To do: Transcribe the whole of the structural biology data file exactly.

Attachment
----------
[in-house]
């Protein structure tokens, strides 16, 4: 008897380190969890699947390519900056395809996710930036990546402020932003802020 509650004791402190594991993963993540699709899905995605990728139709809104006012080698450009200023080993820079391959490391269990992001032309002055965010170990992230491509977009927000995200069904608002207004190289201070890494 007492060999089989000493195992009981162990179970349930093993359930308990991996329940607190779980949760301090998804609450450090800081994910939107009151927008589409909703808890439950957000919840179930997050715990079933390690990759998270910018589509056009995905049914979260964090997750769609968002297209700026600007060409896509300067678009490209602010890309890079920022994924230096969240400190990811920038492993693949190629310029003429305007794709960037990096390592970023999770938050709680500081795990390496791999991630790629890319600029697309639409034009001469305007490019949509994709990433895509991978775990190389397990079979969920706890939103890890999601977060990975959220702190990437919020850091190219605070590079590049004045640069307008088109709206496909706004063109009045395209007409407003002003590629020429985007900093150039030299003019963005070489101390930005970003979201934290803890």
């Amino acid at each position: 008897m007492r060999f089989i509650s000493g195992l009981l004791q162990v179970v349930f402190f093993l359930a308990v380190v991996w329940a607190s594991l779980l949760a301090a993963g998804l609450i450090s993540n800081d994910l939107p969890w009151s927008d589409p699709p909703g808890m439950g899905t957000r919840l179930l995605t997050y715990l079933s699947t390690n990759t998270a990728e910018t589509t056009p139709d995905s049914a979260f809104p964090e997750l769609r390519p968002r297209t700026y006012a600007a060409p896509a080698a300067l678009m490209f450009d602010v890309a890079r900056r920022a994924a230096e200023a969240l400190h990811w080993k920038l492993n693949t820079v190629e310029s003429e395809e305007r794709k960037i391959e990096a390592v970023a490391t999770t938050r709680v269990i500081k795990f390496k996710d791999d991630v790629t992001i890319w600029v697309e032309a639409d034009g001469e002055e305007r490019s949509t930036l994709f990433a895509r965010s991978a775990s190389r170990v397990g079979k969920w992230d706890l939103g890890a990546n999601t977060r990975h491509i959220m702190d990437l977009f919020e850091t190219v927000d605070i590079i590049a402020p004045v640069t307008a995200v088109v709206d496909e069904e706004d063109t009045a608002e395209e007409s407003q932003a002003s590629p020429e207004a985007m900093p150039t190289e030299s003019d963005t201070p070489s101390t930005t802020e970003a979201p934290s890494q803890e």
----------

[in-house]
């Protein structure tokens, strides 16, 4: 008897380190969890699947390519900056395809996710930036990546402020932003802020 509650004791402190594991993963993540699709899905995605990728139709809104006012080698450009200023080993820079391959490391269990992001032309002055965010170990992230491509977009927000995200069904608002207004190289201070890494 007492060999089989000493195992009981162990179970349930093993359930308990991996329940607190779980949760301090998804609450450090800081994910939107009151927008589409909703808890439950957000919840179930997050715990079933390690990759998270910018589509056009995905049914979260964090997750769609968002297209700026600007060409896509300067678009490209602010890309890079920022994924230096969240400190990811920038492993693949190629310029003429305007794709960037990096390592970023999770938050709680500081795990390496791999991630790629890319600029697309639409034009001469305007490019949509994709990433895509991978775990190389397990079979969920706890939103890890999601977060990975959220702190990437919020850091190219605070590079590049004045640069307008088109709206496909706004063109009045395209007409407003002003590629020429985007900093150039030299003019963005070489101390930005970003979201934290803890």
């Amino acid at each position: 008897m007492r060999f089989i509650s000493g195992l009981l004791q162990v179970v349930f402190f093993l359930a308990v380190v991996w329940a607190s594991l779980l949760a301090a993963g998804l609450i450090s993540n800081d994910l939107p969890w009151s927008d589409p699709p909703g808890m439950g899905t957000r919840l179930l995605t997050y715990l079933s699947t390690n990759t998270a990728e910018t589509t056009p139709d995905s049914a979260f809104p964090e997750l769609r390519p968002r297209t700026y006012a600007a060409p896509a080698a300067l678009m490209f450009d602010v890309a890079r900056r920022a994924a230096e200023a969240l400190h990811w080993k920038l492993n693949t820079v190629e310029s003429e395809e305007r794709k960037i391959e990096a390592v970023a490391t999770t938050r709680v269990i500081k795990f390496k996710d791999d991630v790629t992001i890319w600029v697309e032309a639409d034009g001469e002055e305007r490019s949509t930036l994709f990433a895509r965010s991978a775990s190389r170990v397990g079979k969920w992230d706890l939103g890890a990546n999601t977060r990975h491509i959220m702190d990437l977009f919020e850091t190219v927000d605070i590079i590049a402020p004045v640069t307008a995200v088109v709206d496909e069904e706004d063109t009045a608002e395209e007409s407003q932003a002003s590629p020429e207004a985007m900093p150039t190289e030299s003019d963005t201070p070489s101390t930005t802020e970003a979201p934290s890494q803890e």